When I moved back to north London last summer, I noticed a new sign had appeared by the exit of my nearest underground station.
Scrawled on a white board, tube station staff had written directions for those who wanted to find their way to the area’s new – and only – Bansky mural: a stencil of a child sewing together Union-flag bunting. It was seen as a statement on the Queen’s upcoming jubilee and child labour.
The tube-station sign implied there had been a lot of interest in the work, with people going out of their way to see it. “Finally, a tourist attraction in Wood Green!” I joked on Facebook at the time, and duly went to snap a picture, as many other residents had done and continued to do.
The fact that the mural was found here, on the side of a Poundland store, felt like a statement in itself.
A few months later, a work by Shepard Fairey – allegedly – appeared nearby.
Two of the biggest names in street art picking Turnpike Lane, not some trendy part of Hackney? No one could have predicted that. Would others follow? Would this give an often-overlooked area new kudos?
So, what happens when you rip Bansky’s “sweatshop boy” out of context and display it in a flash Miami auction house?
This is where it finds itself today, having being clandestinely removed from the wall last weekend, much to local dismay. In a few hours time, it will be finding its way into the hands of a private collector that has £450,000 to spare.
Like many locals, I was saddened on hearing this. Street art may not last forever (and Bansky himself has said it is not supposed to), but this seems like an unpleasant, money-grabbing approach. (Ironic given the apparently intended message regarding greed and inequality.)
We don’t know who the owner is and so can only speculate. Did they expect the backlash they have encountered? And, realistically, if someone knocked on your door and said they’d give you hundreds of thousands of pounds for a square of the wall you owned, would you be able to take the moral high ground and say ‘no’? I imagine whoever set up this deal put forward a very convincing case, insisting that its removal was necessary for preservation and historical record. Was the owner being greedy and touting it around? Or did someone hunt them down and insist they would be doing art a disservice if they *didn’t* sell?
There is yet more irony in the calls for the so-far-unnamed seller to step out of the shadows, when the artist himself has been working anonymously for years.
But a lot of people here in Wood Green are unhappy. The local councilor has stepped in to arrange protests. He’s contacted the gallery owner, the mayor of Miami, and the Art Council, and asked people to email their objections to the gallery. Yet the whole thing seems to have moved swiftly into farce when a stenciled rat appeared yesterday and people assumed it was a statement from the artist himself. The Daily Mail was among the first to hailed the rat as the work of Banksy; then it realised its mistake and swiftly changed the headline. The council, meanwhile, rushed out to cover it in protective perspex. I’m no expert, but even I could tell this was a really dodgy imitation, done with a very unsteady hand and looking suspiciously like it was created from a Banksy imitation stencil, as sold on ebay for £4.99.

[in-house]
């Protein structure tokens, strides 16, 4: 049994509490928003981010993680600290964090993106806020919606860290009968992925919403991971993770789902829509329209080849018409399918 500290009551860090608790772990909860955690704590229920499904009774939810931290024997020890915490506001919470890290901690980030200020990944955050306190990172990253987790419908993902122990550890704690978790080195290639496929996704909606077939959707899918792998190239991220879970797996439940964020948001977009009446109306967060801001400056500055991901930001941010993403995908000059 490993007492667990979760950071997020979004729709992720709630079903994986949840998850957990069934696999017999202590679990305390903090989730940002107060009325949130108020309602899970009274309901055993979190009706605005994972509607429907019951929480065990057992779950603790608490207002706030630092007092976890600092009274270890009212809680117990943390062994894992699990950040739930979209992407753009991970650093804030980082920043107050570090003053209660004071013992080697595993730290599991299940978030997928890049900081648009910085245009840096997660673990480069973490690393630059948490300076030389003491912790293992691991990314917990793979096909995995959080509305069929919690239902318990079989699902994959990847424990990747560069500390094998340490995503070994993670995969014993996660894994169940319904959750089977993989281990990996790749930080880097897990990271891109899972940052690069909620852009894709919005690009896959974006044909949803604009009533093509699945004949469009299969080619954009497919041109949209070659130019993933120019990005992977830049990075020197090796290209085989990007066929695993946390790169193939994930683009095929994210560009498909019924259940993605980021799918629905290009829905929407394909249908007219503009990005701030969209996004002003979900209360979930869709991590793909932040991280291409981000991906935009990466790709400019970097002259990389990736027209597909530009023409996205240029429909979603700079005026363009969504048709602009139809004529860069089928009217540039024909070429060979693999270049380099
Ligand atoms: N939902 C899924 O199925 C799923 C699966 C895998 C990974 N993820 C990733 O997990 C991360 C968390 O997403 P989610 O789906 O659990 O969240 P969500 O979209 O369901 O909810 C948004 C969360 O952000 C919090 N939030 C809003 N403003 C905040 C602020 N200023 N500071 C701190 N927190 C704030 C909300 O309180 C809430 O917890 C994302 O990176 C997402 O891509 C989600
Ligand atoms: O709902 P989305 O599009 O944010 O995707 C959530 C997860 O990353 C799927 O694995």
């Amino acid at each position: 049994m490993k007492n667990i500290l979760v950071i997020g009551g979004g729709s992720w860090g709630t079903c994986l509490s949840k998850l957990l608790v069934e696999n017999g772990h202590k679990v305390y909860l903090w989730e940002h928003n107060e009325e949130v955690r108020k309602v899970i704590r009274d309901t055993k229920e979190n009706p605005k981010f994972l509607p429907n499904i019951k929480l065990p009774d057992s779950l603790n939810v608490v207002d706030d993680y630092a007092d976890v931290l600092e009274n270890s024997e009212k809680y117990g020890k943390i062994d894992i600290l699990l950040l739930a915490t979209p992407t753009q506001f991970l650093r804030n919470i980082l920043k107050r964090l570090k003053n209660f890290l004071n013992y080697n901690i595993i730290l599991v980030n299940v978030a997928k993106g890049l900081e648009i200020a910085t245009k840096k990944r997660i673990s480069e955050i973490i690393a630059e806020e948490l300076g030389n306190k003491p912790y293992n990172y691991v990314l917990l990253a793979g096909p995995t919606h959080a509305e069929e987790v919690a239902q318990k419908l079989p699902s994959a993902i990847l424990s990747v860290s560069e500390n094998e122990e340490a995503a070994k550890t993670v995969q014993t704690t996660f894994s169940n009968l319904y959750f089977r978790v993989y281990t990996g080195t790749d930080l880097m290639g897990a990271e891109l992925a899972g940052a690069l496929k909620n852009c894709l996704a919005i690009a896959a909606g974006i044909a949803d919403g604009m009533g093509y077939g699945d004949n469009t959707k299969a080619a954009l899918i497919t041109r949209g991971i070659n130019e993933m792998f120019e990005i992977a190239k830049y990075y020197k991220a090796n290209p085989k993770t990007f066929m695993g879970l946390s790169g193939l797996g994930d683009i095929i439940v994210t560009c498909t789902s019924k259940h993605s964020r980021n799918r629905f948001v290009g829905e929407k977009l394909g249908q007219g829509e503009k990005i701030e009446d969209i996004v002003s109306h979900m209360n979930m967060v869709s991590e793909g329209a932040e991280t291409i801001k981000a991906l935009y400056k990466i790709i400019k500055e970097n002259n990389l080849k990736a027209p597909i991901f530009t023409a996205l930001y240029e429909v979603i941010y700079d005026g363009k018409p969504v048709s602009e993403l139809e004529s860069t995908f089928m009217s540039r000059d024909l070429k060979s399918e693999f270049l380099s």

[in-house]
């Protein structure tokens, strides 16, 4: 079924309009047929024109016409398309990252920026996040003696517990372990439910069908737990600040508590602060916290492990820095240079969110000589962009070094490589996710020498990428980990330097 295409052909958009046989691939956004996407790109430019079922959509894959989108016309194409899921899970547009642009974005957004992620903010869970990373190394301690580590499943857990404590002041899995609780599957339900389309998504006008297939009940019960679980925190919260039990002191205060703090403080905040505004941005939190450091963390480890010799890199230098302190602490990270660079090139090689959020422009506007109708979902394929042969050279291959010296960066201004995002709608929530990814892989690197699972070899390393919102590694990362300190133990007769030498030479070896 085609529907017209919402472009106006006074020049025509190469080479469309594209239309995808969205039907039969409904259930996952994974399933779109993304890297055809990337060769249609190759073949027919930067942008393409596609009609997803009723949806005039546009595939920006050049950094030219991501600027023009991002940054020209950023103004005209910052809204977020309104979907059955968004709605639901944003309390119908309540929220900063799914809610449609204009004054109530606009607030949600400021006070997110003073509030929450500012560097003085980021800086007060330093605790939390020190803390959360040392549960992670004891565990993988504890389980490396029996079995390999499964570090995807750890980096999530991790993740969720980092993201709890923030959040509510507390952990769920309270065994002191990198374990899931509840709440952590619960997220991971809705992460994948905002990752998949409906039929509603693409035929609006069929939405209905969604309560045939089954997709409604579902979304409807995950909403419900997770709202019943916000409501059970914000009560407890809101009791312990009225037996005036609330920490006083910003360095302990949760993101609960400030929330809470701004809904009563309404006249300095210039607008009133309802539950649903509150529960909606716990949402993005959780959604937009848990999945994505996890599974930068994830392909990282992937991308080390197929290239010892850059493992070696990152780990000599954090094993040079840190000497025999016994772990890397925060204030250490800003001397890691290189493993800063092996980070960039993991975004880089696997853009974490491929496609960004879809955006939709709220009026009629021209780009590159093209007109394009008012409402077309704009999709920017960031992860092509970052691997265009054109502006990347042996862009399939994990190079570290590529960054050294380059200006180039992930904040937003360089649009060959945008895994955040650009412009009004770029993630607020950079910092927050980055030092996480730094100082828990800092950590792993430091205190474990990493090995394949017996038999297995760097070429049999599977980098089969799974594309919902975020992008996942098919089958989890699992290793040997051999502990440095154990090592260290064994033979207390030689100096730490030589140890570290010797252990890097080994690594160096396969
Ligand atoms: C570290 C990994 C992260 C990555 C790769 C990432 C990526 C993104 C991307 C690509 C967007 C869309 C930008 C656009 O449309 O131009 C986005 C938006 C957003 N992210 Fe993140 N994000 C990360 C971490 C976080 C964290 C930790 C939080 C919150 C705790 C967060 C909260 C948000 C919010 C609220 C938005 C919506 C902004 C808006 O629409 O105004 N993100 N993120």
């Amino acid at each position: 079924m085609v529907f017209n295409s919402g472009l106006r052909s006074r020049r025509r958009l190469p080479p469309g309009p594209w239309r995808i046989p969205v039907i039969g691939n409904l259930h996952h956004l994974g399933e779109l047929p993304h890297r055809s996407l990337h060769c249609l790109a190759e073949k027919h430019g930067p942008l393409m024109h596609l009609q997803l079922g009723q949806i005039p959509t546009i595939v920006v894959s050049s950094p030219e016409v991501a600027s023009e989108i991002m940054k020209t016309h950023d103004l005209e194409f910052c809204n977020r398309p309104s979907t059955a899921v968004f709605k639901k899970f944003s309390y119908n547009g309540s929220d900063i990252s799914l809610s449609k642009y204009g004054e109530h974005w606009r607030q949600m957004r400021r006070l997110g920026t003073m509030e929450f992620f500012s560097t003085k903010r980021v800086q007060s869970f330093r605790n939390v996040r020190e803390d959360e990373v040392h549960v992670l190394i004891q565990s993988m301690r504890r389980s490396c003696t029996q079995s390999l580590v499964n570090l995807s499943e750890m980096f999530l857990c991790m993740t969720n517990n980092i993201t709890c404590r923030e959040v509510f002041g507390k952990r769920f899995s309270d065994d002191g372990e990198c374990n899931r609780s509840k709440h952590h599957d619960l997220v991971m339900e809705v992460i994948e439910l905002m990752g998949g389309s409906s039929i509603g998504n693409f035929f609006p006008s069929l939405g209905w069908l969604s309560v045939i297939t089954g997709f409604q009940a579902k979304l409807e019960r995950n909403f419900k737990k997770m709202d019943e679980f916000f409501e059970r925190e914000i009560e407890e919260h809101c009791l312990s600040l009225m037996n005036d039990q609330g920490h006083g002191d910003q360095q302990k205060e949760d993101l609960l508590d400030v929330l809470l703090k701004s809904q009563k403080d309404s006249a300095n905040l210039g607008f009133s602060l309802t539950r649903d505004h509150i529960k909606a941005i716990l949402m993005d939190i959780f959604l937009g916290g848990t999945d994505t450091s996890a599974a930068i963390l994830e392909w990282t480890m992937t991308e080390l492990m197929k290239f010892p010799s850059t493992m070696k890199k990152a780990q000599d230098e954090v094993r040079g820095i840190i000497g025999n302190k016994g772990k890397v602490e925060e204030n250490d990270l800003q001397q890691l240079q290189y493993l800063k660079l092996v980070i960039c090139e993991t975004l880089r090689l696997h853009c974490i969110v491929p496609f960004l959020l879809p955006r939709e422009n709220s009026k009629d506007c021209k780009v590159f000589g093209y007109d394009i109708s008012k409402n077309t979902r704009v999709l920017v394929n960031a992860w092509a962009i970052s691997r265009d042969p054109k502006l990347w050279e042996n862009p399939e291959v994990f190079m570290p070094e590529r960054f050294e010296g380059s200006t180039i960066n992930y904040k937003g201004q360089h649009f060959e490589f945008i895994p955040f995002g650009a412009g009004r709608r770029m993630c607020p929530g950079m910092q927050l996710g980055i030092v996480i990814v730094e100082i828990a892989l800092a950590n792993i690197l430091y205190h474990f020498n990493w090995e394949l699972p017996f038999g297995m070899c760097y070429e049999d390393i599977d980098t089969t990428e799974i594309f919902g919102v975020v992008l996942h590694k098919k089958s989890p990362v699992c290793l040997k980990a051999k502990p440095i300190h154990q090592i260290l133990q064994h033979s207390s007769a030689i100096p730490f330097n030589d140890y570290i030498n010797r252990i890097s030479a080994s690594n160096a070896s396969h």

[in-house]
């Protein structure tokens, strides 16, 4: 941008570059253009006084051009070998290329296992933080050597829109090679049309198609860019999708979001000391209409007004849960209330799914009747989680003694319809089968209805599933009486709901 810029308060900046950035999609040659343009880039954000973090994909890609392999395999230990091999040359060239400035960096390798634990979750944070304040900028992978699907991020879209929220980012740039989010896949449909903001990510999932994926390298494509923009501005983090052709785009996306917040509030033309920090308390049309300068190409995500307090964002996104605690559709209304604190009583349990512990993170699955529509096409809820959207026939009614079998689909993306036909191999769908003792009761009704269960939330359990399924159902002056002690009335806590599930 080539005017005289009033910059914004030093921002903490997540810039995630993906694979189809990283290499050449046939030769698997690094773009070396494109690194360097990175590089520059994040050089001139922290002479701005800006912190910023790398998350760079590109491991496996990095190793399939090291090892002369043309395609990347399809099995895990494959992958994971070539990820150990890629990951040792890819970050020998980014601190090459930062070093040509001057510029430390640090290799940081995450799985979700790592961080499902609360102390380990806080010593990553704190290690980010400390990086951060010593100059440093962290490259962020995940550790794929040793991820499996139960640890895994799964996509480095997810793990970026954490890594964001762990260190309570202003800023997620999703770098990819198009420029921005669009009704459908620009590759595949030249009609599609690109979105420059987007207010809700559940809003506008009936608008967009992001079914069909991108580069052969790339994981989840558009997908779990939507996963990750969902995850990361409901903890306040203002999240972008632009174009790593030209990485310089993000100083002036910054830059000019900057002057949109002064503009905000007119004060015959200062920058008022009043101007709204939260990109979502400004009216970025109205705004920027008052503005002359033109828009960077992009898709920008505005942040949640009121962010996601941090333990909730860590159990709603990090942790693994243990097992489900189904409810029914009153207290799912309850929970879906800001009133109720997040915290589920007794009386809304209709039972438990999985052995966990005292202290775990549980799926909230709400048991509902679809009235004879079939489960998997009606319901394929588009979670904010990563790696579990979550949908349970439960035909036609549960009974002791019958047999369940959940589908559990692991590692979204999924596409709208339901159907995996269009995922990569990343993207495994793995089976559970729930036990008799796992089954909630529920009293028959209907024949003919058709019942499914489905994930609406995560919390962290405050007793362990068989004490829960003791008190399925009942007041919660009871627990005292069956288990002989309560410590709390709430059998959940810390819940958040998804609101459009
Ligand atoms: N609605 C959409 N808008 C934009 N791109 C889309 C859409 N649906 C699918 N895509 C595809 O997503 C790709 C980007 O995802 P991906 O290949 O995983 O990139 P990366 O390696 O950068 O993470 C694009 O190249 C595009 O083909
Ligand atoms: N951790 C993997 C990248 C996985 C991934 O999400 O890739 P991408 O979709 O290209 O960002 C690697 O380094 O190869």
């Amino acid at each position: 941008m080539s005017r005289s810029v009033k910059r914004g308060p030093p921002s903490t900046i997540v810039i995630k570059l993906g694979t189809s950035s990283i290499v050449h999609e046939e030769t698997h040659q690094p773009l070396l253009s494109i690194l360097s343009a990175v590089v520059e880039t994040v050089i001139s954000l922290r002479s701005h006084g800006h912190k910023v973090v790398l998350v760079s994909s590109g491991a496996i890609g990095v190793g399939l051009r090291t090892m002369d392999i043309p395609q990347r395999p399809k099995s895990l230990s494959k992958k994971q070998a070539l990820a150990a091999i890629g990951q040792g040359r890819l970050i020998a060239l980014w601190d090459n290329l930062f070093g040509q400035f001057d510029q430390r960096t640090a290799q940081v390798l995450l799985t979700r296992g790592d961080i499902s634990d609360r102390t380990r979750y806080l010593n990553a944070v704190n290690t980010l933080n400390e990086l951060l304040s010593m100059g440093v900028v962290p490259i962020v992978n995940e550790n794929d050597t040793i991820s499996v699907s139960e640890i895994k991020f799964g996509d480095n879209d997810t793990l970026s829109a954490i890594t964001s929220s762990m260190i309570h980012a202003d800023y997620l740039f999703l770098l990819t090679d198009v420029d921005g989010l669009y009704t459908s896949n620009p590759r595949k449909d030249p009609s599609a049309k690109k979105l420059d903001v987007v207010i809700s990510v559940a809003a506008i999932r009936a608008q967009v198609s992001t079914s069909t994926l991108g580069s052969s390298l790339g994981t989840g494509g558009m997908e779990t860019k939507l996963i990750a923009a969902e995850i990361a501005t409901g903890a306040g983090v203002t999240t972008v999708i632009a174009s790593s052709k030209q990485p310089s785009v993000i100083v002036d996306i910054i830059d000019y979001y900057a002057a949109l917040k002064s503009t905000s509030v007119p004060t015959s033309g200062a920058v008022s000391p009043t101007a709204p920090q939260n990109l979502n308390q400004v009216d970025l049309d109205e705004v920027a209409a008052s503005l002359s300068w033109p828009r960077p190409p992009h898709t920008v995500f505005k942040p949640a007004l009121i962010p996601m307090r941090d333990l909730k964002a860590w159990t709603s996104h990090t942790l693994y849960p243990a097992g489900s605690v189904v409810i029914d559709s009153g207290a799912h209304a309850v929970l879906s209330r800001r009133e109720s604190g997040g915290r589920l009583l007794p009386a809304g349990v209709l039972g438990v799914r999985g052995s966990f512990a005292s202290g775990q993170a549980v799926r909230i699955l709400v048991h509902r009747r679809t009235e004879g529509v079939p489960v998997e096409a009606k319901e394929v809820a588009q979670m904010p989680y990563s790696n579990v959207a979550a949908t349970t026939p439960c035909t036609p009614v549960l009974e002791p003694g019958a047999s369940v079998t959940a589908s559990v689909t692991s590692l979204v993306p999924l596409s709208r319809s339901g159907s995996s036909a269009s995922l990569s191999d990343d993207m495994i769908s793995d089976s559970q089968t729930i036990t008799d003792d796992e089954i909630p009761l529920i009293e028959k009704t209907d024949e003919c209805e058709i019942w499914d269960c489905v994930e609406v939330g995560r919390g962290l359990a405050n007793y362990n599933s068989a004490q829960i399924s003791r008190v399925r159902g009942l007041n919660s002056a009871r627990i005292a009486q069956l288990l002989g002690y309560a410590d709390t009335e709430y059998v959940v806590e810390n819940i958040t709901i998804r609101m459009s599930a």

Perhaps the Miami art dealers are now scoffing over their exhibition catalogues. “Ha, these fools don’t deserve decent street art if they don’t know the difference!”
The debate over who owns street art isn’t new. The whole debacle here in Wood Green reminds me of something very similar that happened not long ago in Buenos Aires.
Here’s a small explainer, which I once wrote for a magazine:
Buenos Aires has long had a reputation for its exceptional wall murals, but earlier this year something very peculiar started happened. Someone started stealing parts of them. The culprit would creep up and, using carefully applied resin, peel away key segments, leaving behind painted walls with one glaringly empty patch.
The city’s muralists were baffled. It was only after art had disappeared all over town that the culprit was finally revealed. A conceptual artist came forward and said he was using the jigsaw-like pieces for an exhibition of his own. He said he was exploring the concept of “vandalizing the vandals”.
This angered those who had seen their work ruined. Not because they opposed the idea – many actually quite liked its subversive nature – but more because they were never consulted. On the opening night of the contentious artist’s exhibition, all the works were lined up with hefty price tags and collectors began mingling. That’s when an unknown group decided to take revenge. They gatecrashed the party, set off a firealarm and, when everyone was outside, destroyed all exhibits. You could say they successfully vandalized the vandalizer of the vandals.
The commotion started off an interesting debate in the city about who owns the rights to graffiti. According to local specialists Graffiti Mundo, several Argentinian street artists have already successfully sued multi-national companies who incorporated their art in advertising campaigns without permission. Some of the scene’s key players were also quick to insist that they are not vandals at all and typically knock on doors first to ask if they can use the space.
Graffiti Mundo, who I mention here, run street-art tours and exhibitions, with respect for the artists and the community. On their website, you can also buy works through more legitimate means.
Below is a link to Paredes Robados (Stolen Walls), a fascinating documentary about the stolen graffiti in Buenos Aires.
Meanwhile, over in Miami, Banksy is about to go under the hammer …